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Publication numberUS7718241 B2
Publication typeGrant
Application numberUS 10/797,956
Publication dateMay 18, 2010
Filing dateMar 11, 2004
Priority dateNov 4, 2003
Fee statusPaid
Also published asUS20050095384
Publication number10797956, 797956, US 7718241 B2, US 7718241B2, US-B2-7718241, US7718241 B2, US7718241B2
InventorsLarry E. Wittmeyer, Jr.
Original AssigneeLarry E. Wittmeyer, Jr.
Export CitationBiBTeX, EndNote, RefMan
External Links: USPTO, USPTO Assignment, Espacenet
Multi-functional stack of repositionable sheets
US 7718241 B2
Abstract
A multi-functional stack of flexible sheet material containing a plurality of flexible sheets printed with sequential images and stacked with high peel adhesion along alternate opposite edges. The stack functions like a recreational accordion-like toy and animation flip pad.
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Claims(16)
1. A method of using a stack of flexible sheets as a recreational toy comprising:
providing a stack of non-folded sheets, said sheets each having a first major surface and an opposite second major surface extending between two substantially opposite edges, and
said sheets being disposed one on top of another; and
said sheets having adhesive coated on said second major surface adjacent one opposite edge and being free of adhesive on the other opposite edge; and
said sheets being stacked with the adhesive on successive sheets disposed on alternate adjacent opposite edges; and
spreading the stack of flexible sheets so at least a portion of the stack of flexible sheets are positioned such that the second major surface of a first sheet touches the first major surface of a successive adjacent sheet in the areas where the sheets are adhered by the adhesive but the second major surface of the first sheet does not otherwise substantially contact the first major surface of a successive sheet where there is no adhesive, said spreading step being performed by a user grasping one end of the stack in a palm of one hand and one end of the stack in a palm of the other hand.
2. The method of claim 1 further comprising the step of further spreading the stack of flexible sheets so that successive portions of the stack are successively positioned in an accordion-like fashion.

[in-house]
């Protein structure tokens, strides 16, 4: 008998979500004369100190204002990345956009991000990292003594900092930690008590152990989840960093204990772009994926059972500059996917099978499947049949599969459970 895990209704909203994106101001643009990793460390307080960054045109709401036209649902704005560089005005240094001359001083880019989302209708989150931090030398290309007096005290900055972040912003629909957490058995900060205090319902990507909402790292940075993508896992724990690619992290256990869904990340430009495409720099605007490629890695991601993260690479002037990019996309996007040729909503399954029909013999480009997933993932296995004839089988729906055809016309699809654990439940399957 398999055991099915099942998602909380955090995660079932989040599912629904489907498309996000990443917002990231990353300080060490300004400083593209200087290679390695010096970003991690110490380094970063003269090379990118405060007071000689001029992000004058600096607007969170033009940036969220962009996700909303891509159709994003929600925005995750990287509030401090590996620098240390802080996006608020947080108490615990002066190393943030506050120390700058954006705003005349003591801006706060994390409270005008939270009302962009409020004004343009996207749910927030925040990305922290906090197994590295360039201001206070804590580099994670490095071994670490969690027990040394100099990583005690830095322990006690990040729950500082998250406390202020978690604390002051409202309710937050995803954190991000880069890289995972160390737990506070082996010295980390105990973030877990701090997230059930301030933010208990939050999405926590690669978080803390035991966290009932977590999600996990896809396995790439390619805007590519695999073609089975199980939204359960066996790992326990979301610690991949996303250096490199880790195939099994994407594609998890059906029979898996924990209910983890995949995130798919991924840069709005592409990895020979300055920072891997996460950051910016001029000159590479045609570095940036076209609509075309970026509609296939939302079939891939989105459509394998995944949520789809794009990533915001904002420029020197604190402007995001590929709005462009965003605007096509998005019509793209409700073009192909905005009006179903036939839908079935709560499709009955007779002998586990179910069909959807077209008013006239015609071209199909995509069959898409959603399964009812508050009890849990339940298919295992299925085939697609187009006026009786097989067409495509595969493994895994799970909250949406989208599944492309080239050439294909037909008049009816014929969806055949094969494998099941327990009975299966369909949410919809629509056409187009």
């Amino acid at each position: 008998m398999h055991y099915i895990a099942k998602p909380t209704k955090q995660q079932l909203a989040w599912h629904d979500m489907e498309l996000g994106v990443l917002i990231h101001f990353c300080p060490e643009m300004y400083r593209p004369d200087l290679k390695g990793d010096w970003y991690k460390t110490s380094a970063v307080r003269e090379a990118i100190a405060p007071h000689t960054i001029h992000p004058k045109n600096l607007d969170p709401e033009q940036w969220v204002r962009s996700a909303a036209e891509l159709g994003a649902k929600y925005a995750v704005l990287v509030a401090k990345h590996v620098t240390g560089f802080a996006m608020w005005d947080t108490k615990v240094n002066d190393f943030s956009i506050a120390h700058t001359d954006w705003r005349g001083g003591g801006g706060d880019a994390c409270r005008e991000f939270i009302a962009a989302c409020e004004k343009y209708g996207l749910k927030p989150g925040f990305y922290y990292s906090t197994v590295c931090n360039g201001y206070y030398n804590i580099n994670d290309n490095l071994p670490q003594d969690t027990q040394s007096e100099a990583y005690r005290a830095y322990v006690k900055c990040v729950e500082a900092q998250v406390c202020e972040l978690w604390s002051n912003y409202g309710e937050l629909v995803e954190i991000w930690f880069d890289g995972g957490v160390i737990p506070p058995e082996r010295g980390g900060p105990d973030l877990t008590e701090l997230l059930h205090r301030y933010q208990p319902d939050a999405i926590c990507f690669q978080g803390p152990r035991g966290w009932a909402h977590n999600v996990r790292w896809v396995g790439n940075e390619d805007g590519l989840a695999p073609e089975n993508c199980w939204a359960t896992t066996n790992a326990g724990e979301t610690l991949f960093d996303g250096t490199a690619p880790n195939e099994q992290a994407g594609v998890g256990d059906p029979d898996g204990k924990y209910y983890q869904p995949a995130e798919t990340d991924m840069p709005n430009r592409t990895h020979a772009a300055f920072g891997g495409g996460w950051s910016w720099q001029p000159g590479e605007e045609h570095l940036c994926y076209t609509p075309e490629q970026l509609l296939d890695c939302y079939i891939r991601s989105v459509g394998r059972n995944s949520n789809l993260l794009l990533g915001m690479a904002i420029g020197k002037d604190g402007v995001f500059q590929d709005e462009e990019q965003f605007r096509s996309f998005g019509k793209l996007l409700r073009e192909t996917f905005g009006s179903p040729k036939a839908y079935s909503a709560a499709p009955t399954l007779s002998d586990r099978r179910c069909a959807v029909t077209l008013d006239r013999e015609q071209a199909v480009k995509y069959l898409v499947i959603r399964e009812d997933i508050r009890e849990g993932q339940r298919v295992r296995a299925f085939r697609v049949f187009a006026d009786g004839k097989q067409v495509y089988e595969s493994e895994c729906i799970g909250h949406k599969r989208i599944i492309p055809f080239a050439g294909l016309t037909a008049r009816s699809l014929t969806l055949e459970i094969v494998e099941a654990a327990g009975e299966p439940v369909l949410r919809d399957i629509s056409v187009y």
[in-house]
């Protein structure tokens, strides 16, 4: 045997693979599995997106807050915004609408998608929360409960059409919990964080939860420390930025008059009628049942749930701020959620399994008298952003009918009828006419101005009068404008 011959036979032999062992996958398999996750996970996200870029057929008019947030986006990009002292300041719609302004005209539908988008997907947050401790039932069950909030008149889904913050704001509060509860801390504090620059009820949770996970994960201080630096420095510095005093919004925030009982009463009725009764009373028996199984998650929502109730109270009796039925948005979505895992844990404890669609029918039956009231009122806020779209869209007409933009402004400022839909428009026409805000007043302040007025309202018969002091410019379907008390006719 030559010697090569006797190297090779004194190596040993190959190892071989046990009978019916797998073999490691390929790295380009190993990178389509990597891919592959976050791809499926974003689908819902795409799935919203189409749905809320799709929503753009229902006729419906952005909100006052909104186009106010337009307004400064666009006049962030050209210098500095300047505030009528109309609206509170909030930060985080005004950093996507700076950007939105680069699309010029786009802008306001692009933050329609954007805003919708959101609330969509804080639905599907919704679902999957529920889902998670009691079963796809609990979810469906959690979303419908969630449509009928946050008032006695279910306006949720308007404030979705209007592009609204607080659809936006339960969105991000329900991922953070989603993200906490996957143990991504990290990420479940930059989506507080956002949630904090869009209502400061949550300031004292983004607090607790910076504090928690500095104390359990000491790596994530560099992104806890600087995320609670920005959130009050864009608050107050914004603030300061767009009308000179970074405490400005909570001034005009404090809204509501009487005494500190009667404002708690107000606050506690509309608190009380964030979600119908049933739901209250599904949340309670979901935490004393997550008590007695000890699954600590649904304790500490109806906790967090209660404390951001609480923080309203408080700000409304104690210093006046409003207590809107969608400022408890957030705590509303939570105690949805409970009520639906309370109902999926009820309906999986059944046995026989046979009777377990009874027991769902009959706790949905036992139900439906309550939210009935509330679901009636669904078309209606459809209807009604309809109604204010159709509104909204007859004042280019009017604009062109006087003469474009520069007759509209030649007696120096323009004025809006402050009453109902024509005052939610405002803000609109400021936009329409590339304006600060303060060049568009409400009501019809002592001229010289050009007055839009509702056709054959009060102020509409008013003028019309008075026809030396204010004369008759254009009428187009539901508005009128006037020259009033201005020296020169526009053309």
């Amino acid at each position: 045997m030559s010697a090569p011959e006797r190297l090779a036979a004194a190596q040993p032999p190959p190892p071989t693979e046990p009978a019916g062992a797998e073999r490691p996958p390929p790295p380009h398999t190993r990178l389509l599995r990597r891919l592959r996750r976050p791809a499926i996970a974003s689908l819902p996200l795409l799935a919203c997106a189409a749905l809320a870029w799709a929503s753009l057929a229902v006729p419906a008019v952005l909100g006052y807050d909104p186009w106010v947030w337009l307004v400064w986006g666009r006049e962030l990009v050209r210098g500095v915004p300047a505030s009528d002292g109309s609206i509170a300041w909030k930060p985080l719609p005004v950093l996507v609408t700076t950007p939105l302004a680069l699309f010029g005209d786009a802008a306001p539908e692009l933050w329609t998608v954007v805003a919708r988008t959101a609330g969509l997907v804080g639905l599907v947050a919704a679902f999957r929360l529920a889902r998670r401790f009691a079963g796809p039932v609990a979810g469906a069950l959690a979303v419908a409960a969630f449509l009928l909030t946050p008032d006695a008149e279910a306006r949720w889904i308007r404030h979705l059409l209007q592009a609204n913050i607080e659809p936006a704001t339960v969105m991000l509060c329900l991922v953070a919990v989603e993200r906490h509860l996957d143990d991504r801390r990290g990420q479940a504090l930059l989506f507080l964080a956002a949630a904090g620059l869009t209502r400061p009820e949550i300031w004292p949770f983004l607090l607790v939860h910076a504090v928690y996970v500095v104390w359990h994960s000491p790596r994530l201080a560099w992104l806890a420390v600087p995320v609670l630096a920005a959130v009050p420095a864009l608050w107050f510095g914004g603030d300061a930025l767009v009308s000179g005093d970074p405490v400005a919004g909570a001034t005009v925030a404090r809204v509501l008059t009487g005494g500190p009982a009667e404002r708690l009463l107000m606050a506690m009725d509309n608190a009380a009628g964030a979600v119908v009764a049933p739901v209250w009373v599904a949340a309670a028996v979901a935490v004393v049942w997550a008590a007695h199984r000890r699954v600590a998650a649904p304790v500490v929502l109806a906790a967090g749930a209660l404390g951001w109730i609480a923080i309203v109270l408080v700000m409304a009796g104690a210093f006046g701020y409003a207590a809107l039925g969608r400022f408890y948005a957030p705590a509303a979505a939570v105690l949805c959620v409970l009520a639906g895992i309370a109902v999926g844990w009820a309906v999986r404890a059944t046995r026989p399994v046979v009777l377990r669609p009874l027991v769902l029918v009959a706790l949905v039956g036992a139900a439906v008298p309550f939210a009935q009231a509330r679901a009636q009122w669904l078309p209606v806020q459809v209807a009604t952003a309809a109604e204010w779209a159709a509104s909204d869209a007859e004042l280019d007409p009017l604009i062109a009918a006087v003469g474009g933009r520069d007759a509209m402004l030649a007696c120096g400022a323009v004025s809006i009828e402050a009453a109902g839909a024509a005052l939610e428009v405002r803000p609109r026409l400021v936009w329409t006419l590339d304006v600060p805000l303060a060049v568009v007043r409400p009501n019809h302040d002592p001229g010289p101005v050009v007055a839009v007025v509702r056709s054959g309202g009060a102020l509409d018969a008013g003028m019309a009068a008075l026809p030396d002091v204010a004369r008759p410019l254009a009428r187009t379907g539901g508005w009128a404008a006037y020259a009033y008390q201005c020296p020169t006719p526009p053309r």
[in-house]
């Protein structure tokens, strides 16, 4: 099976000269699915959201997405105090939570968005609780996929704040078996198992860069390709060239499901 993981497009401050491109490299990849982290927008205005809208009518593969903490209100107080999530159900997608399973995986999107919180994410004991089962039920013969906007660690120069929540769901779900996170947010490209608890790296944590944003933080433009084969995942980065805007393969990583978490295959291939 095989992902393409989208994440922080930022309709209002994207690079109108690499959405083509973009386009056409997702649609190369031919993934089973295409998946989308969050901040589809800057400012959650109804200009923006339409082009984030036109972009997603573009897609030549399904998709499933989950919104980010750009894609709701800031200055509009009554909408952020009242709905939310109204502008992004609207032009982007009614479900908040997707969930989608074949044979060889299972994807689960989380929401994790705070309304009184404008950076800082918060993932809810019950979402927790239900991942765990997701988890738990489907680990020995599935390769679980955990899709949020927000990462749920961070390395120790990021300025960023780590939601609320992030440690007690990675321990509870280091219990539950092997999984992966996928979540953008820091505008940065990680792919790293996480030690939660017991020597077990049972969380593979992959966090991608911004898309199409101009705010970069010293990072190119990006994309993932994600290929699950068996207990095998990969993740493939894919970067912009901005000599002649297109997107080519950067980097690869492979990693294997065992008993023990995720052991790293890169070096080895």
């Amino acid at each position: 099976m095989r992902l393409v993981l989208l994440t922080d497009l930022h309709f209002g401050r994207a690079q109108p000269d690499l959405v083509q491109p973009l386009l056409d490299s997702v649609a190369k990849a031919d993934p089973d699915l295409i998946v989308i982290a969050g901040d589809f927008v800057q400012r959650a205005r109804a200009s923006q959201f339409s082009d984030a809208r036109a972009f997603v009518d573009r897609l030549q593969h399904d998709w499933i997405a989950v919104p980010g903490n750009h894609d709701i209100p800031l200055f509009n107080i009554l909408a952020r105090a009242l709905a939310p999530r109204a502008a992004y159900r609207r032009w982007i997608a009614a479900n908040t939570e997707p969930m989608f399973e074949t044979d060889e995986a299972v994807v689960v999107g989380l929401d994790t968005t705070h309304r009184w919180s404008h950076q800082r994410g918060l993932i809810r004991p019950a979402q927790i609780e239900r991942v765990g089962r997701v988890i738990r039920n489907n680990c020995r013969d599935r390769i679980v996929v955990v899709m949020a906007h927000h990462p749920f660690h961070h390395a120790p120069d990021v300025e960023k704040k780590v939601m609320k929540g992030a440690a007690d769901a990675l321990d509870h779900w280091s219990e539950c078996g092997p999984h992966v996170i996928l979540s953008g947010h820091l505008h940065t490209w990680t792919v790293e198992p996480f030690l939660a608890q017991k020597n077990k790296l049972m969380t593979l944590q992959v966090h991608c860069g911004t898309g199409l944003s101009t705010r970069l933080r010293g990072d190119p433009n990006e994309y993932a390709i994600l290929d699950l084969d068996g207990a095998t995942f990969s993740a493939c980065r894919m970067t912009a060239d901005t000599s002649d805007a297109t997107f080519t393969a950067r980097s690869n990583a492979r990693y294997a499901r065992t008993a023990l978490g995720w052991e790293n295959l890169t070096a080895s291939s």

3. The method of claim 1 wherein said spreading step is performed by having a user pull on an end portion of the stack.
4. The method of claim 1 further comprising the step of having said user moving one or both hands up and down.
5. A method of using a stack of flexible sheets as a recreational toy comprising:
providing a stack of non-folded sheets, said sheets each having a first major surface and an opposite second major surface extending between two substantially opposite edges, and said sheets being disposed one on top of another; and
said sheets having adhesive coated on said second major surface adjacent one opposite edge and being free of adhesive on the other opposite edge; and
said sheets being stacked with the adhesive on successive sheets disposed on alternate adjacent opposite edges; and
spreading the stack of flexible sheets so at least a portion of the stack of flexible sheets are positioned such that the second major surface of a first sheet touches the first major surface of a successive adjacent sheet in the areas where the sheets are adhered by the adhesive but the second major surface of the first sheet does not otherwise substantially contact the first major surface of a successive sheet where there is no adhesive, wherein said spreading step is performed by providing said stack on a first upper support surface and then permitting said stack to expand downwardly to a second lower support surface.